“Well, you talk to it,” it gestured dismissingly at Trali. “It’s one of yours”

The man sputtered, looking embarrassed by the words. He turned to Trali and held out his hand.

“My apologies, goodlady. My companion sometimes lacks couth.”

Trali immediately revised her first impression of the fellow. Despite his bedraggled appearance, she decided at that moment that he was obviously a gentleman.

“No sorrys necessary, Lord. It’s quite a compliment to be lumped in with you.” Trali took his hand, bowing her head and performing a curtsy of sorts.

“Now, gentlefolk, if you follow me I’m to lead you to Master Maq…” Her voice trailed off for a moment, but then she continued. “I’m to lead you to our mutual friends. They’ll be eager to speak with you.”

“I am, bye the bye, Brayden. These are my companions Sethyr and Vijhan.” The man gestured toward the lizard creature and then to the werewolf.

“So pleased to make your acquaintance, good sirs,” Trali gave another quick curtsy, nodding at each in turn. She noticed that the werewolf’s tail began to wag back and forth when she acknowledged him. It reminded Trali how different Brayden’s two companions were, and that meant attracting unwanted attention. She gave the trio an embarrassed look. She motioned them over to a shadowy alley between a tavern and a shop outside of which a sign hung depicting a hat festooned with an impossibly long feather. The sound of gathered folk emanated from the open doorway of the tavern, but the shuttered widows indicated that the shop was closed up tight.

“I hate to ask it, but do all of you have long cloaks? Even in this dim night, you’re quite an unusual sight. My friends are the type that prefer as little attention turn their way as possible. If you wear the cloaks, it could help us avoid prying eyes.”

The Lizard creature hissed an unmistakable sigh, rolling its eyes in a peculiarly human way. The human, Brayden he had called himself, simply nodded and motioned for the others to comply as well. All three took a moment to retrieve long woolen cloaks from their packs. They were quite plain and looked nearly identical, probably purchased from the same craftsman.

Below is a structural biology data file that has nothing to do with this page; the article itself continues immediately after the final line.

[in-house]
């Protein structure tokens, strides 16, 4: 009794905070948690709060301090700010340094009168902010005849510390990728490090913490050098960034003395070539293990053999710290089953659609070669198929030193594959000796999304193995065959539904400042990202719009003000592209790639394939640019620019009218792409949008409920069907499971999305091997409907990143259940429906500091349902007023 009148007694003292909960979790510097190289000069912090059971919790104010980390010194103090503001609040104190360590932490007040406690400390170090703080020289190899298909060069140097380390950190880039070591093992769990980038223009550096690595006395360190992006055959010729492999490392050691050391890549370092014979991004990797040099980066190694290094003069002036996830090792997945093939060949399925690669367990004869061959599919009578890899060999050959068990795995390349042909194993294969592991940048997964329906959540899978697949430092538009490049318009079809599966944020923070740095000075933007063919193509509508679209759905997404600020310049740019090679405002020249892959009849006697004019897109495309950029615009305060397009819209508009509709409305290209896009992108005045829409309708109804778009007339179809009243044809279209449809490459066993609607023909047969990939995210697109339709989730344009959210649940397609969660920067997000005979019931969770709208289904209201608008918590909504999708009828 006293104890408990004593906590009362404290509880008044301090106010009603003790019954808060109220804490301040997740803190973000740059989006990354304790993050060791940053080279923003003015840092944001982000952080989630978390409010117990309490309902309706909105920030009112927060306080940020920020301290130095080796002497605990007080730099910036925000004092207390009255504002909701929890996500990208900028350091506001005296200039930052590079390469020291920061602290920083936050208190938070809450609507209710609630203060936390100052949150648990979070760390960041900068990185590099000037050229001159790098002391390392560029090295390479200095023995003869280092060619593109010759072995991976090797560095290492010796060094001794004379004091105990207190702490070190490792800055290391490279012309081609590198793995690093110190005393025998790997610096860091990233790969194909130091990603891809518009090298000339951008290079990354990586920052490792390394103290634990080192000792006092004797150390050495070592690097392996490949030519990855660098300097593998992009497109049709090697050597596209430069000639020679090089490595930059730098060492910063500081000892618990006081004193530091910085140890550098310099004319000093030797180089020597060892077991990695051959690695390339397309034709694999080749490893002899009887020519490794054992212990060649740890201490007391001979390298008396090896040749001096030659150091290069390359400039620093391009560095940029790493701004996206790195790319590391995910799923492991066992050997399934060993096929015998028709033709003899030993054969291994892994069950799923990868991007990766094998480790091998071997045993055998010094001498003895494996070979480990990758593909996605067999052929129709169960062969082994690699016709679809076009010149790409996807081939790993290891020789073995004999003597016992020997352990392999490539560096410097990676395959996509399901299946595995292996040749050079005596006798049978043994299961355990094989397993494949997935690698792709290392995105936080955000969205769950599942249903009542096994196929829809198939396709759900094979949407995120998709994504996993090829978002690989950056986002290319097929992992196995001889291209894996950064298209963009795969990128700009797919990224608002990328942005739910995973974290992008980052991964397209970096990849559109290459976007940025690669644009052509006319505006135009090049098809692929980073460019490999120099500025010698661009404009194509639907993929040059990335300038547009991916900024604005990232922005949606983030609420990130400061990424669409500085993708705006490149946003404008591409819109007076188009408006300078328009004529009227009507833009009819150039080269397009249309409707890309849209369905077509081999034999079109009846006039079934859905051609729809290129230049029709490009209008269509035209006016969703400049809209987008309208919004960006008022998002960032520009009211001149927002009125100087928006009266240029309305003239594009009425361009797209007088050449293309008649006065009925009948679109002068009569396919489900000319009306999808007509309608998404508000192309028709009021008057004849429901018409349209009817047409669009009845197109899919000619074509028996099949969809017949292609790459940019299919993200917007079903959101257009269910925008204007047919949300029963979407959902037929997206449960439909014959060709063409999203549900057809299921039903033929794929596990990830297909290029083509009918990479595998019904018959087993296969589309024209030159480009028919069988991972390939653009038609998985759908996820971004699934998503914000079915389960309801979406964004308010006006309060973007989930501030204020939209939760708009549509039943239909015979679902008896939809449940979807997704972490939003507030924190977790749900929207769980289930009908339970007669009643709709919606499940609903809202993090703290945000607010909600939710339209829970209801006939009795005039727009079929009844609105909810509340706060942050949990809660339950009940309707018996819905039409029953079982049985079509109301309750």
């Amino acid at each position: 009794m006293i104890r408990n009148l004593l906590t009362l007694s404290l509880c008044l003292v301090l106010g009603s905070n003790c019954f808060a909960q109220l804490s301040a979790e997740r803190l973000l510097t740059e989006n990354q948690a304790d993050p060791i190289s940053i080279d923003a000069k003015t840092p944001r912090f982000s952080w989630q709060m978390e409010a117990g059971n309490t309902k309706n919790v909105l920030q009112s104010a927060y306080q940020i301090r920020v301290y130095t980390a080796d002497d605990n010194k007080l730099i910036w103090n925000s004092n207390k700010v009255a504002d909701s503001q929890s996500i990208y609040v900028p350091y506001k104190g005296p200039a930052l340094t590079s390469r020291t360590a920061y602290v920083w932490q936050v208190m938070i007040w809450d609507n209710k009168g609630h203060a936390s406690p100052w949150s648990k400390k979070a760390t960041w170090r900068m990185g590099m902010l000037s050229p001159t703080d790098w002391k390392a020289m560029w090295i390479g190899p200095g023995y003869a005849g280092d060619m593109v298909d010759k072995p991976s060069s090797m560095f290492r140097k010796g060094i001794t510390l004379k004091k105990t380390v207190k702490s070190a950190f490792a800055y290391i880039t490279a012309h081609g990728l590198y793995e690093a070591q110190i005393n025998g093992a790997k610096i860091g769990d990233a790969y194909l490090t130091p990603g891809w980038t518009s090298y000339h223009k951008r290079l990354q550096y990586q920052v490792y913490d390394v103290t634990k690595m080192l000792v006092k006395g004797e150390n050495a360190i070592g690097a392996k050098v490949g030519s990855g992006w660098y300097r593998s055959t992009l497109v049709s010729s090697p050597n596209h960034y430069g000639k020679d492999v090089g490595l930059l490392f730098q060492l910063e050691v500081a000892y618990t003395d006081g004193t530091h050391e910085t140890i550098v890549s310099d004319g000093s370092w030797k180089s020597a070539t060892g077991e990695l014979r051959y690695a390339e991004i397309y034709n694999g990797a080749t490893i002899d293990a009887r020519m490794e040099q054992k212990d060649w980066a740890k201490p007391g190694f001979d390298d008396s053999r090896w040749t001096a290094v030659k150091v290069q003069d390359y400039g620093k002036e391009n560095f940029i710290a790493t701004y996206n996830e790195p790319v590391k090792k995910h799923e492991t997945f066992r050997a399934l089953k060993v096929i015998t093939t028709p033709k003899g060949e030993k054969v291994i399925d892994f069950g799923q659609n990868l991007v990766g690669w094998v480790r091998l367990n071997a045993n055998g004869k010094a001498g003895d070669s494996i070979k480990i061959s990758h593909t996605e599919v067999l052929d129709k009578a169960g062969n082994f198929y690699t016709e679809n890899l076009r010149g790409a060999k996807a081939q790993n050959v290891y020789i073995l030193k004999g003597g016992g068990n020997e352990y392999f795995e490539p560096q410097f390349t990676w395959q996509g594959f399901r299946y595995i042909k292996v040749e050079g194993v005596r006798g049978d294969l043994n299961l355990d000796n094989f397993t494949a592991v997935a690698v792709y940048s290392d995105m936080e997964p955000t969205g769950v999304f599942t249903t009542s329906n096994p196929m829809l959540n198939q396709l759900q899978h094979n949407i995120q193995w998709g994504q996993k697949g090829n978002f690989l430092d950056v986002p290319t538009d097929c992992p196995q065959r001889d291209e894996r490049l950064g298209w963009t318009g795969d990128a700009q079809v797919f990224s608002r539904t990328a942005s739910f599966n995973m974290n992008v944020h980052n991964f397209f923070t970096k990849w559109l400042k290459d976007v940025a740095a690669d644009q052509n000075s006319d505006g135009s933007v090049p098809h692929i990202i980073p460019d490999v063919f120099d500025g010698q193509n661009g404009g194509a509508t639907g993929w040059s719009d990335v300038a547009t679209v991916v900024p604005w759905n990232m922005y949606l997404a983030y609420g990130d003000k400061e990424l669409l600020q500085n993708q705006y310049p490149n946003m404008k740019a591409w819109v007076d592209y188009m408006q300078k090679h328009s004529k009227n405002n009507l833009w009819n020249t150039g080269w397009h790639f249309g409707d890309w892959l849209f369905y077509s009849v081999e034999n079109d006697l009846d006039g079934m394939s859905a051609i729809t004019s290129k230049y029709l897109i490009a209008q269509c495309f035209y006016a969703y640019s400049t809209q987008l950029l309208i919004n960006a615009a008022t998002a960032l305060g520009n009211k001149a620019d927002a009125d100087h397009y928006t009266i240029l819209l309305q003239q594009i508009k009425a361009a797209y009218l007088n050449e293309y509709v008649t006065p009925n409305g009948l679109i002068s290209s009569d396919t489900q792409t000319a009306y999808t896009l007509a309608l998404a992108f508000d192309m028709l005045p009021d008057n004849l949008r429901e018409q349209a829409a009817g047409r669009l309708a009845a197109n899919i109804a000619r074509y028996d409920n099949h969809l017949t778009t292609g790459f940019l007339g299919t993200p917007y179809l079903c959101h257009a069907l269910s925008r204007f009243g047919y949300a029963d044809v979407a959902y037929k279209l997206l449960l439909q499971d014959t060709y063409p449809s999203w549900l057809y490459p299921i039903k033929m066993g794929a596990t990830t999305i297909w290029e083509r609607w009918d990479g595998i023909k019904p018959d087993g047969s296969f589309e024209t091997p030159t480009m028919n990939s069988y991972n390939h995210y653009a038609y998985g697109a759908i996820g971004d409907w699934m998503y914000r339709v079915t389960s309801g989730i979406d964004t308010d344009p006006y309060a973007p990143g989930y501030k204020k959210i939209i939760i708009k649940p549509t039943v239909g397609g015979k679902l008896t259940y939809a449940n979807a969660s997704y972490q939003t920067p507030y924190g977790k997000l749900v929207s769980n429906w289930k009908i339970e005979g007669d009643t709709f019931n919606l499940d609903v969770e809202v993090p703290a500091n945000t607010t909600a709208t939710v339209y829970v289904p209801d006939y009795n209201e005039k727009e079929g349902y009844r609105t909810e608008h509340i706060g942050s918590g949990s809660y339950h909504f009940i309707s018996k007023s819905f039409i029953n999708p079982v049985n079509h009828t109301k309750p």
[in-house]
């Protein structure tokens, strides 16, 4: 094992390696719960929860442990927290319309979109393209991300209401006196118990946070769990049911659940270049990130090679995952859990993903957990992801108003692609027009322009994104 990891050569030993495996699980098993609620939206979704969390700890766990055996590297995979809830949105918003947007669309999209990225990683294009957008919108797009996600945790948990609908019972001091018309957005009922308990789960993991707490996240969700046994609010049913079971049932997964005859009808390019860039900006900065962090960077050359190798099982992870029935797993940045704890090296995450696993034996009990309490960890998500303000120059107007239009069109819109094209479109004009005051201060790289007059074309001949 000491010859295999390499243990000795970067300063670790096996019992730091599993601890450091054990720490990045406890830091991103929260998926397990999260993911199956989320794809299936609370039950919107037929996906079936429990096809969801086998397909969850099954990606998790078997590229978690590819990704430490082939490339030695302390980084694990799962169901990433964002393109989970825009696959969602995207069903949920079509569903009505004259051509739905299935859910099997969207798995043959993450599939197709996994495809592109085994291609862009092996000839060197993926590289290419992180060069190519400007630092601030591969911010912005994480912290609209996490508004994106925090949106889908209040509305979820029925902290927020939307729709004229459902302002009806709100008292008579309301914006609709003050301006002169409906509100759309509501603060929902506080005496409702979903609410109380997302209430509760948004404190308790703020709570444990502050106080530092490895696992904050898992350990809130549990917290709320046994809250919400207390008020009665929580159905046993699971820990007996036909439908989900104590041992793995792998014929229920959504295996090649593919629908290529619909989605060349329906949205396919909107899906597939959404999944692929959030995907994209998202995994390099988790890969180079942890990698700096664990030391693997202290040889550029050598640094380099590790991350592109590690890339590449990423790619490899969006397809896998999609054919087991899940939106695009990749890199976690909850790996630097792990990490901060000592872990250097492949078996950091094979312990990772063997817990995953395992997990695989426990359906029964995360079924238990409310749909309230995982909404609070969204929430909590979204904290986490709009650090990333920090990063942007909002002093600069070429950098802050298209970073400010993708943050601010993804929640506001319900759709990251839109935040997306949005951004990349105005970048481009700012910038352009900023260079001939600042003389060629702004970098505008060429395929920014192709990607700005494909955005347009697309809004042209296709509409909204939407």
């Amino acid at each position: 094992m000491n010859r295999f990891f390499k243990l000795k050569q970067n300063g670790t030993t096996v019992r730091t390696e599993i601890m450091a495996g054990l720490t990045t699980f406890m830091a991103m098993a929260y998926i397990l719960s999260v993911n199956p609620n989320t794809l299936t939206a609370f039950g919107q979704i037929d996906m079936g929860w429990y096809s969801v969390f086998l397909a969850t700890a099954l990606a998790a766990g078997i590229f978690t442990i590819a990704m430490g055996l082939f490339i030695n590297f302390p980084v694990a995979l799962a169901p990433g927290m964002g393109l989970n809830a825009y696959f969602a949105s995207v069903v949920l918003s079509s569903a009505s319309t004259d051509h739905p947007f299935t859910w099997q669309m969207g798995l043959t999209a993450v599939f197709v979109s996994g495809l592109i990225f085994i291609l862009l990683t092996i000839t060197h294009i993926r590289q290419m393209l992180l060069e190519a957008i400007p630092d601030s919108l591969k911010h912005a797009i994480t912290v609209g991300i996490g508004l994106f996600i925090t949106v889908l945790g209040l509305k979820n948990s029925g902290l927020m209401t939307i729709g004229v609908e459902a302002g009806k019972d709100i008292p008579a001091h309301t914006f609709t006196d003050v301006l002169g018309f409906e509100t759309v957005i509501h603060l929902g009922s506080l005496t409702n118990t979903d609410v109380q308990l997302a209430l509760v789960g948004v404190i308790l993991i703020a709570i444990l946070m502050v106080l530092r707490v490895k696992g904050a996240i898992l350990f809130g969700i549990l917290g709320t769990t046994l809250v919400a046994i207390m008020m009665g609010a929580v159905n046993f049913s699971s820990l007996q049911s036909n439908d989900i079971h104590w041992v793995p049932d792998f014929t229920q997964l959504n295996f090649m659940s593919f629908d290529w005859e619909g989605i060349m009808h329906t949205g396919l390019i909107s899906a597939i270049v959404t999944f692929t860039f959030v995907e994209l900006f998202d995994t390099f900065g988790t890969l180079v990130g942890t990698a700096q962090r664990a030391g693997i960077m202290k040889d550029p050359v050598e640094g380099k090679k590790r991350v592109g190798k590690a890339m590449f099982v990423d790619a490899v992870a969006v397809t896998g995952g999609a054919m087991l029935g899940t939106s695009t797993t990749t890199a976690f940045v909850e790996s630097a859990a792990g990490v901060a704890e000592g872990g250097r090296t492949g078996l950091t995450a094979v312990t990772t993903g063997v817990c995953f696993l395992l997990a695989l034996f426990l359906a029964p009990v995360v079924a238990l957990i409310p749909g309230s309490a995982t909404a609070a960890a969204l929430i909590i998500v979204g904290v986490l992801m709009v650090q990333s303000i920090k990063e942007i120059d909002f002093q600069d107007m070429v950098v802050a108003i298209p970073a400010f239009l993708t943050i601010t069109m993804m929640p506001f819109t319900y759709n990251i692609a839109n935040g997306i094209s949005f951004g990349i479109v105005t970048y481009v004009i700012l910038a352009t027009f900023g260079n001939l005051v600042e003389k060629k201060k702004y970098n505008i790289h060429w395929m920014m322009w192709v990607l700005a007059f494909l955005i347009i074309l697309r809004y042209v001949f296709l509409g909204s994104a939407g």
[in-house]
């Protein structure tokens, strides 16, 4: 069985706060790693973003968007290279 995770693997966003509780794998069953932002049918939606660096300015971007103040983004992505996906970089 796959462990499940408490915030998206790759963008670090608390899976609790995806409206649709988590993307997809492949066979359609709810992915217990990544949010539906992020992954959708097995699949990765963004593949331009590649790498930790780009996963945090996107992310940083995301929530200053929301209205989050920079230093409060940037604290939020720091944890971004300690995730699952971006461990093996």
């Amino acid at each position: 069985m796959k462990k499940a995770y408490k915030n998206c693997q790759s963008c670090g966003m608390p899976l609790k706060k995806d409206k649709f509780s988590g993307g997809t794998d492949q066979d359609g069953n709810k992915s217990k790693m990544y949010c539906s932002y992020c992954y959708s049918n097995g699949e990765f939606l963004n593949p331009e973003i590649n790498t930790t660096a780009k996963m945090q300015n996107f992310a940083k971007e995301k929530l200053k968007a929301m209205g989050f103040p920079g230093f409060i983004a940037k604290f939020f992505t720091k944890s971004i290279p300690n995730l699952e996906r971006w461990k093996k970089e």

Trali took a step back while they had donned their cloaks and nodded approvingly. It was quite an improvement in anonymity.

“Now I’d say that’s much better,” she commented.

“Oh course,” the lizard quipped, “no one shall find three shrouded figures stealing through the streets, led by…a bundle of rags, the least bit suspicious.”

“Sethyr, that is enough,” Brayden said with iron in his voice.

Sethyr’s gaze dropped toward the cobblestones.

Trali could not tell if this meant that the creature was repentant or merely cowed by the man’s rebuke. Either way, she did not care. She could not recall the last time anyone had come to her defense so readily…and it gave her a warm feeling.

Trali looked straight at Sethyr wearing a friendly smile.

“Better to look suspicious than be identified. Anyways, in this part of the city, a conveniently concealing cloak is almost a uniform.”

She stepped forward and adjusted the cowl of Sethyr’s cloak. She pulled it closer to conceal more of Sethyr’s elongated snout. The mage let out a quiet hiss, but submitted without an argument.

“Now, I think that’ll do it. Now if you would please follow me, I’ll have to there in not too long.”

Trali led them away from the alley and across the dark plaza to another alley. Their route look then through empty streets and cramped walkways, even through a burned out warehouse, before she held up her hand for them to halt. By this time, the circuitous route had thoroughly confused the trio as to their position in relation to the city wall.

They stood in front of a tenement resembling on a dozen they passed earlier. Trali smiled inwardly as she observed the confused looks the trio wore. Maquin would be pleased that she not only delivered them safely, but by a route the three had no hope of ever retracing.

Trali rapped on a decrepit looking, but solid sounding door. It slid open but the room inside was a pit of darkness.

Trali whispered to the guard she didn’t see, but knew would be there. “Please tell him that his guests are here.”

“Tell them to come in,” a voice came from the dark interior.

Trali turned to the trio she had escorted and motioned to them.

“This is as far as I go. The others will take you the rest of the way. Good Journey.”

Trali turned away as Brayden tried to thank her. She was tired and needed to rest. No matter how kind the man was, she knew the feelings it gave here had to be fleeting. Most of the world treated her with scorn and Brayden’s compassion only served to throw the rest of her life into sharp contrast. She heard a cheerful farewell as she hurried off into the night.